HL20: Bruce Bodaken—Survival and the Need for Continuous Change
Bodaken says Blue Shield is trying to convince other companies to join the effort. The ultimate goal, he explains, is for Blue Shield to price its rates "so we don't give money back. We're getting closer to having lower rates and giving less back."
He is proud of the work Blue Shield has done to expand accountable care organizations across the state. It now has eight ACOs throughout California.
Healthcare wasn't part of Bruce Bodaken's career plans when he was working on a PhD in philosophy, but with few teaching job available he accepted a position with an HMO.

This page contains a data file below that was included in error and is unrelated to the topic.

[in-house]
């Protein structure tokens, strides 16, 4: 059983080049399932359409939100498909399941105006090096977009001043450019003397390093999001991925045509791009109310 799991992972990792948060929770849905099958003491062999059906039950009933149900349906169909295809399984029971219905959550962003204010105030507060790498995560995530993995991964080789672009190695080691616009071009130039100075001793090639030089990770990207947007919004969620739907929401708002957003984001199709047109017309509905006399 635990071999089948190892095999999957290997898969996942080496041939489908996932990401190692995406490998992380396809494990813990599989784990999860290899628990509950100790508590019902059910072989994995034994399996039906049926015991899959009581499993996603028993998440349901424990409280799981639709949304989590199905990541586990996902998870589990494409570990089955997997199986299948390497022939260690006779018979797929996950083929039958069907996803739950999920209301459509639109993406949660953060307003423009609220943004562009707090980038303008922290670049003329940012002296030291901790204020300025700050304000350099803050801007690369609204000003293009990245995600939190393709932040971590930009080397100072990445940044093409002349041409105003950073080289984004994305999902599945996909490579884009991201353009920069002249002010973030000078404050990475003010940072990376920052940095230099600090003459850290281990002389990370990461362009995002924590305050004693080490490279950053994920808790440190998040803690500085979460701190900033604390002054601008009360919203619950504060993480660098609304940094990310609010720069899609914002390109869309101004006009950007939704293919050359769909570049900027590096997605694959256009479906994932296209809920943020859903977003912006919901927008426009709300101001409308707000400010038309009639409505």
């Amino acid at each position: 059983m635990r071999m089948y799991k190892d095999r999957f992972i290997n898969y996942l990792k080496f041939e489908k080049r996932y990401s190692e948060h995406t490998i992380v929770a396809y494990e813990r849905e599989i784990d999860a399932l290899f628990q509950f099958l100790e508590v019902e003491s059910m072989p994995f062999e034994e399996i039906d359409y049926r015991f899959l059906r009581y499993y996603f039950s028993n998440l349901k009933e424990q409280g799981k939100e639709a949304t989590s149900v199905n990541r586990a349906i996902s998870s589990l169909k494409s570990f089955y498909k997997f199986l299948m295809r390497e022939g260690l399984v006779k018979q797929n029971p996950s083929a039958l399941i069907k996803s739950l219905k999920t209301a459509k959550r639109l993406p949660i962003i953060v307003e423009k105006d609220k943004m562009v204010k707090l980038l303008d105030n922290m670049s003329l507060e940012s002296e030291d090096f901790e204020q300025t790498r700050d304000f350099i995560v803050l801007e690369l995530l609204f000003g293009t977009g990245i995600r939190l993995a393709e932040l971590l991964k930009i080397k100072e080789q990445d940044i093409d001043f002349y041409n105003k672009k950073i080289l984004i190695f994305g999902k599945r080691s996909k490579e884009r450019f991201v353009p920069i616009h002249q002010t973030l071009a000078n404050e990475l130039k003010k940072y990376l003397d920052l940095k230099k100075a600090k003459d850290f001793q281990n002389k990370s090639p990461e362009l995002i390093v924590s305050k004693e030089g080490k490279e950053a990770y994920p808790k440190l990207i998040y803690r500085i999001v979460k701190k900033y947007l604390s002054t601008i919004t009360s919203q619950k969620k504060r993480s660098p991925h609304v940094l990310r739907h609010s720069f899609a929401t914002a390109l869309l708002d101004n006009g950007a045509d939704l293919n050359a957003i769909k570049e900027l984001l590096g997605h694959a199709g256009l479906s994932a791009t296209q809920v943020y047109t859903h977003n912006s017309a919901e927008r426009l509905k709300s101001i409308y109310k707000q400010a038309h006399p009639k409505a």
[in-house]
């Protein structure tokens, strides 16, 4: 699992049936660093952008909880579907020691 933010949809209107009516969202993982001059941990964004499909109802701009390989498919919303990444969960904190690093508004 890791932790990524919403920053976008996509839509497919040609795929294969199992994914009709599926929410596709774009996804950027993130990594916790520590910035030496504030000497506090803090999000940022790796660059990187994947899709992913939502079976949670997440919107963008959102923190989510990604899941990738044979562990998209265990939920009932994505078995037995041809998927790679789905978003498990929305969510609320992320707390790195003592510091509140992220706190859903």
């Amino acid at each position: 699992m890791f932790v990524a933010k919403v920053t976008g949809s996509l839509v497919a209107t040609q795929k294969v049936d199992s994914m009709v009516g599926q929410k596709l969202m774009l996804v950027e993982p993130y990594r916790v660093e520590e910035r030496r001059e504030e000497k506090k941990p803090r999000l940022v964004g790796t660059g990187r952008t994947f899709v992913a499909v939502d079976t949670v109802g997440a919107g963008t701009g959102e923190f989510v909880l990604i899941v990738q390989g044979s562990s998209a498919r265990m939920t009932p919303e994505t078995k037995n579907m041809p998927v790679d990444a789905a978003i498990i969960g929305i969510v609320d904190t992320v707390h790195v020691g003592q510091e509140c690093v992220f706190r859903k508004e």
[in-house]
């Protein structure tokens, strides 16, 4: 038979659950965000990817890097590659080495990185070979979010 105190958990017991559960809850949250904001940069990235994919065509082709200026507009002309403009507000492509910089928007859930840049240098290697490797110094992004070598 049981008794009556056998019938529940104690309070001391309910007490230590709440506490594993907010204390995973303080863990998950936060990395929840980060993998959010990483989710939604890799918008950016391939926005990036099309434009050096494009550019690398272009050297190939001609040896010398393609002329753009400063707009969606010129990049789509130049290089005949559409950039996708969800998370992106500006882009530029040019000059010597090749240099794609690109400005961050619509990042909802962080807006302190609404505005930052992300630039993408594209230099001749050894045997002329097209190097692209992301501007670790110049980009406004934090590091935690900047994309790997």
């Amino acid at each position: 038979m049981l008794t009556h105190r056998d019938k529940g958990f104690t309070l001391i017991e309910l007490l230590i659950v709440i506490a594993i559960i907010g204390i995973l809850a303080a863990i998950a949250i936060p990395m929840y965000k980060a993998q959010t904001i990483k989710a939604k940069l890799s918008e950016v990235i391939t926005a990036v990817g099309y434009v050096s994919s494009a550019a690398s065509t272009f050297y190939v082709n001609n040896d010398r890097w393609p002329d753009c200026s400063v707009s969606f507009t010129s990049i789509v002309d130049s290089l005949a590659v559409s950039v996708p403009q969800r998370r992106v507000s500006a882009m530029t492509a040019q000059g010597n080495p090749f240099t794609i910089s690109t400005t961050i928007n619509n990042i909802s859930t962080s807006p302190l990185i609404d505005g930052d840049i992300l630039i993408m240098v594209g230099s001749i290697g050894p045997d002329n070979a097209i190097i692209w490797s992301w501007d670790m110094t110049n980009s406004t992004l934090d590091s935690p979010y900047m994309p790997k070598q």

He discovered that his sense of social responsibility and interest in making a difference complemented HMO efforts to focus on wellness, prevention, and better care at lower cost. "In a funny way I was able to combine my education and the mission of the nonprofit organization."
He moved to Blue Shield in 1994 and says he once again found himself in an organization that was aligned with his own thinking about the access, delivery, and cost of healthcare.
"I have truly enjoyed and loved being in the business."
- As Medicare Advantage Cuts Loom, Disagreement Over Program's Stability
- Medicare Advantage Carriers See 'No Choice' But to Accept Cuts
- 3 Management Lessons from a Supermarket Debacle
- Physicians to Appeal 'Docs v. Glocks' Ruling in FL
- Centralizing the Revenue Cycle Protects the Bottom Line
- CA Fines 8 Hospitals for Medical Errors
- Revenue Cycles Get a Boost from Simple JPEG Files
- Doctors Feel Pressure to Accept Risk-based Reimbursement
- Employers Weigh Risks, Benefits of Private Exchanges
- Surgical Checklists Unused in 10% of Hospitals, CMS Data Shows